Home > My Not So Perfect Life(14)

My Not So Perfect Life(14)
Author: Sophie Kinsella

“OK,” says Alex. “I think we’ve tortured these good people enough.” From the side of the remote, he pulls out a tiny microphone on a wire. He holds it to his mouth, flips a switch, and makes a “quiet” gesture at me. “Attention,” he says in clipped tones, like a World War II RAF pilot. “I repeat, attention, attention.”

His voice rings out of the drone, and the effect on the people in the room is instantaneous. They all freeze as though in fright and stare up at the drone.

“Apologies for the inconvenience,” Alex announces, in the same clipped voice. “Normal service will be resumed shortly. God Save Our Gracious Queen…”

I don’t believe it. He’s singing the national anthem. “Stand up!” he suddenly barks into the microphone, and a couple of the people at the table half-rise to their feet before sitting back down again and looking embarrassed.

“Thank you,” Alex concludes. “Thank you so much.” Deftly, he flies the drone out of the room and swoops it down, out of view. The people in the room are all crowding to the window to see where it’s gone, pointing in different directions, and Alex pulls me out of sight, behind a low concrete wall. A few moments later the drone quietly descends behind us, all its lights off. It’s obvious that none of the people in the room has the faintest idea where it disappeared to, and after a minute or two they head back to the table. I meet Alex’s eye and shake my head.

“I can’t believe you did that.” A final giggle ripples through me.

“That made their day,” he says. “Now they all have a dinner-party anecdote.” He picks up the drone, places it between us, and surveys it. “So, what do we think?”

“Awesome,” I say.

“I agree.” He nods. “Awesome.” He drags over another box and cuts the tape. “Look at this! Special jumping boots with springs!”

“Oh my God!” I gape at them. “Is that safe?”

“And in here we have…” He prizes open another box. “Neon light-up tennis rackets. That’s hilarious.”

“This is going to be the best project,” I say with enthusiasm.

“Well, maybe.” He frowns. “Only it’s not that simple. We worked with Sidney Smith before. Didn’t go well. So we have to think carefully before we commit.” He taps his fingers distantly, then comes to. “They are great products, though, aren’t they?” His eyes flash as he pulls out the light-up tennis racket, presses a button, and watches it glow neon-yellow. “I think I’m in love with this.”

“So it’s heart over head.” I can’t help smiling at his enthusiasm.

“Exactly. Bloody heads and hearts, never match up, do they?”

He starts wandering around the roof, tossing the racket up and down. Surreptitiously I glance at my watch. Shit. I’ve been here nearly twenty-five minutes and I’m so cold I can’t feel my hands.

“Actually, I ought to go,” I say awkwardly. “I’ve got loads of work—”

“Of course. I’ve kept you. Apologies. I’ll stay up here a few more minutes, check out the rest of these boxes.” He shoots me that dazzling white smile again. “I’m so sorry, I’m an idiot—I can’t remember your name. Mine’s Alex.”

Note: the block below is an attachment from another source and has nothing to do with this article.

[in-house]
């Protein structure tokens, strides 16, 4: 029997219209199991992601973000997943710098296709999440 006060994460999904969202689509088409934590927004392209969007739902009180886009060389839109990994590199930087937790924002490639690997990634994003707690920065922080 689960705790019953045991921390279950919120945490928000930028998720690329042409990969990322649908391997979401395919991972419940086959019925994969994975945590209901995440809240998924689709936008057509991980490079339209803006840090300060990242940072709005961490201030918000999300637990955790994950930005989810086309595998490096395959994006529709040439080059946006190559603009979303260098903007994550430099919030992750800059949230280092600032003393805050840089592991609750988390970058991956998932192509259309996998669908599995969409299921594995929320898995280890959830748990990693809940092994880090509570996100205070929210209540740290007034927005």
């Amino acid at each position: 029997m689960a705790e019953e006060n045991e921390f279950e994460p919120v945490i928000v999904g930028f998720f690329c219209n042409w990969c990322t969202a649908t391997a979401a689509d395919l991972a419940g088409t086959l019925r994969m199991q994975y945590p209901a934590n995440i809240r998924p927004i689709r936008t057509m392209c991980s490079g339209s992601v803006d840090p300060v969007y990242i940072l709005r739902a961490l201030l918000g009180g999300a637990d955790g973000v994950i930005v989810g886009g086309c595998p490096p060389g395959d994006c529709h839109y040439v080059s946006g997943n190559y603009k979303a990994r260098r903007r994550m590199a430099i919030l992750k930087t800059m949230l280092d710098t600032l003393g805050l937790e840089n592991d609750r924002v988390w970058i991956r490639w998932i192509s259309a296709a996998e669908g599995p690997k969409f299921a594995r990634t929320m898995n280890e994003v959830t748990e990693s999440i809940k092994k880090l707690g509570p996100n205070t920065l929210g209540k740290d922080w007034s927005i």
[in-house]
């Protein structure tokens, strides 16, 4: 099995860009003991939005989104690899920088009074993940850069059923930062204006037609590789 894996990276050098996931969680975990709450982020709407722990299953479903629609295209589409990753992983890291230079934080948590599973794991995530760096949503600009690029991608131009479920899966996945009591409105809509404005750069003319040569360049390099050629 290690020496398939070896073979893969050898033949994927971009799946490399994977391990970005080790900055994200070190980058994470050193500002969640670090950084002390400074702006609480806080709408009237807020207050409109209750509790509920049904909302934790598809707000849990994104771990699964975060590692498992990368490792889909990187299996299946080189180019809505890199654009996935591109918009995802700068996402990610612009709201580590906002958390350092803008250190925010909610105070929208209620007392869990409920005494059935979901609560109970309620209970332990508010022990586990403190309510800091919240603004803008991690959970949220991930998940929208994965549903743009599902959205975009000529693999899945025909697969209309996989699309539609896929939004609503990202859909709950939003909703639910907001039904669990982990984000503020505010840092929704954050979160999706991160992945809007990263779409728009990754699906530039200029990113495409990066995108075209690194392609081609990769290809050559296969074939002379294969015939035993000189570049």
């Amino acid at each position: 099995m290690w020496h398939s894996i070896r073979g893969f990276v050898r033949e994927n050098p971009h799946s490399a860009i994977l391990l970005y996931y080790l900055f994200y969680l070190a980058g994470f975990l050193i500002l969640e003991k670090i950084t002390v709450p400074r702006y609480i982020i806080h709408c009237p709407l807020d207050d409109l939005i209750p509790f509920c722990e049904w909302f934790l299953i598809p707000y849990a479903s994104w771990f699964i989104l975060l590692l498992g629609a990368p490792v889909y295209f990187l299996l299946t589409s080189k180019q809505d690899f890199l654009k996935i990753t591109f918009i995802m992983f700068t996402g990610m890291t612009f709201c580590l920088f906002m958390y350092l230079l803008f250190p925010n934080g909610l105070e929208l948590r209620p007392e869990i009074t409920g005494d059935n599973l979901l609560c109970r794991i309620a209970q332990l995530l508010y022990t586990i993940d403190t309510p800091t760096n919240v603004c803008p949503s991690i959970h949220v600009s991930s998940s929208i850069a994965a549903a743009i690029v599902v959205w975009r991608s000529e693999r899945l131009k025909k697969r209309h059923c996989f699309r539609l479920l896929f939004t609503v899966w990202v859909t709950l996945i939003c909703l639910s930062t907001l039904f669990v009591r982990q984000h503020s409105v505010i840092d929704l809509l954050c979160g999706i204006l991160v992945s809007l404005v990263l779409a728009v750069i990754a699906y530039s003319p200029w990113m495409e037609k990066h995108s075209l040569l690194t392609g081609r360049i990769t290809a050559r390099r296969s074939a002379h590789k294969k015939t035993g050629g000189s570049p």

“I’m Katie—” I stop. “Cat,” I correct myself with a flush.

“Right.” He looks a bit puzzled. “Well, nice to hang out with you, Katie-Cat. Thanks for your help.”

“Sorry, it’s Cat,” I say, in an agony of embarrassment. “Just Cat.”

“Got it. See you around, Just Cat. Say hi to Demeter.”

“OK. I will. See you.” And I’m about to head toward the door back into the stair shaft, when I hesitate. This guy’s so easy to talk to, and I’m longing to pick someone’s brains….

“You said you’d done a bit of everything,” I say in a rush. “So…have you ever worked with Demeter? Has she ever been your boss?”

Alex stills the racket and gives me a long, interested look.

“Yes,” he says. “She has, as it happens.”

“Only I’m trying to show her my ideas, and she won’t ever focus on them, and…”


“Just some speculative stuff. Mock-ups. Rough concepts,” I explain, feeling a bit embarrassed. “You know, stuff I’ve done in my spare time, whatever…”

“Right. Yes. I get it.” He thinks for a minute. “My advice is: Don’t show Demeter random ideas at random times. Pitch her exactly the right idea, exactly when she needs it. When you’re brainstorming at a meeting, speak up. Make your voice heard.”

“But…” My cheeks flame. “I don’t get to go to those meetings. I’m too junior.”

“Ah.” He gives me a kind look. “Then get yourself into one.”

“I can’t! Demeter will never let me—”

“Of course she will!” He laughs. “If there’s one thing Demeter’s good at, it’s championing junior members of her team and bringing them on.”

Is he nuts? I have a sudden image of Demeter stamping on Rosa’s fingers with her Miu Miu shoes. But I won’t contradict him when he’s helping me.

“Just ask,” he reiterates—and his confidence is infectious.

“OK.” I nod. “I will. Thanks!”

“No problem. See you, Cat. Or Katie. I think Katie suits you better,” he adds, tossing the racket into the air again. “For what it’s worth.”

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